Criticism of dividend discount model (DDM)

There are two common arguments against dividend discount model (DDM):

1. DMM undervalues companies as DMM does not account for company assets, cash flow, or earnings.

2. Valuations based on DMM are useless as predicting future dividends is not possible and the model is sensitive to the dividend growth rate assumptions.

On the surface, the first argument looks to have merit: Surely, a company that has cash on their account and no debt is worth at least the cash balance. And an international brand name (for example, Coca Cola) has to be worth something. Unfortunately, an individual investor cannot access the company cash account nor can she/he sell company assets (factories, brand names, warehouses). The only way the individual investor can benefit from the company assets is through the dividends. Now if you are Buffet or have about $1B or so, you can buy entire companies at which point you have access to company assets. But for an individual investor, this is not an option and dividends are the only benefit for owning a common stock.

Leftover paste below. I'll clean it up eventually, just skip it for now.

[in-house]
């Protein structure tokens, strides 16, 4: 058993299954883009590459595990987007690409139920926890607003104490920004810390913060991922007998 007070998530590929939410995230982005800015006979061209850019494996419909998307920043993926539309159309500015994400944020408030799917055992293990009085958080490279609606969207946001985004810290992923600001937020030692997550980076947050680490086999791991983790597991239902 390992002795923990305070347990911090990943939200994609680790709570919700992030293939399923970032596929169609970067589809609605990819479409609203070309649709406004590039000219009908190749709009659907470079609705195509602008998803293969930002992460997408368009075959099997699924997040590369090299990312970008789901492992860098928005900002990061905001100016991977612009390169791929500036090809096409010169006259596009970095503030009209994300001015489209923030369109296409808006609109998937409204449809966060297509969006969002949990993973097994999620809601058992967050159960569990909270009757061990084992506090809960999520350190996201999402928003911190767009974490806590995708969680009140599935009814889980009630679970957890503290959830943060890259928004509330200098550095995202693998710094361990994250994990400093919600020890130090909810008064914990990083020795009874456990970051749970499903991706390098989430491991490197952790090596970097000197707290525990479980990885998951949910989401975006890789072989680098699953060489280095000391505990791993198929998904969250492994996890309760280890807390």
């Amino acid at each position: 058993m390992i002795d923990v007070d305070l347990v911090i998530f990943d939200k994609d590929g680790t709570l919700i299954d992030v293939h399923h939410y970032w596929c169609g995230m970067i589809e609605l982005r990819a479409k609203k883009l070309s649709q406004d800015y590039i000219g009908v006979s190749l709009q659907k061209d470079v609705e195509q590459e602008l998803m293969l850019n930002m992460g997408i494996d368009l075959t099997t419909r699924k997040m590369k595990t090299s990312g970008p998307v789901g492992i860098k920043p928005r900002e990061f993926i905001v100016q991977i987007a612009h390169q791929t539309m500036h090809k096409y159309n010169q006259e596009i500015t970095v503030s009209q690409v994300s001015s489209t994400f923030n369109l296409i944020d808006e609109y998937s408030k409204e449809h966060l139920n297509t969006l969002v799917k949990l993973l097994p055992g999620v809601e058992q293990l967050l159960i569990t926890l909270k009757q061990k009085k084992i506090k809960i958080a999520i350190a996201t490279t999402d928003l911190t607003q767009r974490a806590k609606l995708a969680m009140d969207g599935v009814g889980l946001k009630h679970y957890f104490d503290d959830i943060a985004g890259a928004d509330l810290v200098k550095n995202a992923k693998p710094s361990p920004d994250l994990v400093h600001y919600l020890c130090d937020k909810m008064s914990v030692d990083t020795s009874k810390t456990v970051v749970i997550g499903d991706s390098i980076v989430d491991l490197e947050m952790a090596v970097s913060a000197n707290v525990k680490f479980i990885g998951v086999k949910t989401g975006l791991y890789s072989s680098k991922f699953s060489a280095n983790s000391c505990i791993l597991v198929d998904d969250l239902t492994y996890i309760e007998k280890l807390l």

Moreover, the assets are needed to support the dividends and they do not come on top of the dividends. Taking Coca Cola as on example, the earnings and hence dividends of Coca Cola would pretty much disappear if it ever decided to sell its brand name. So the DMM indirectly but correctly values the company assets and how they will benefit the shareholder.

The second argument concerning the prediction of future dividends clearly has some merit but this problem can be mitigated by focusing on large companies that pay stable or slowly growing dividend. For analyzing faster growth companies, the investors should be conservative and only invest if even pessimistic growth assumptions justify the price. The best argument for DDM, however, is that there is no simpler alternative for valuing stocks that somehow does not require predicting future.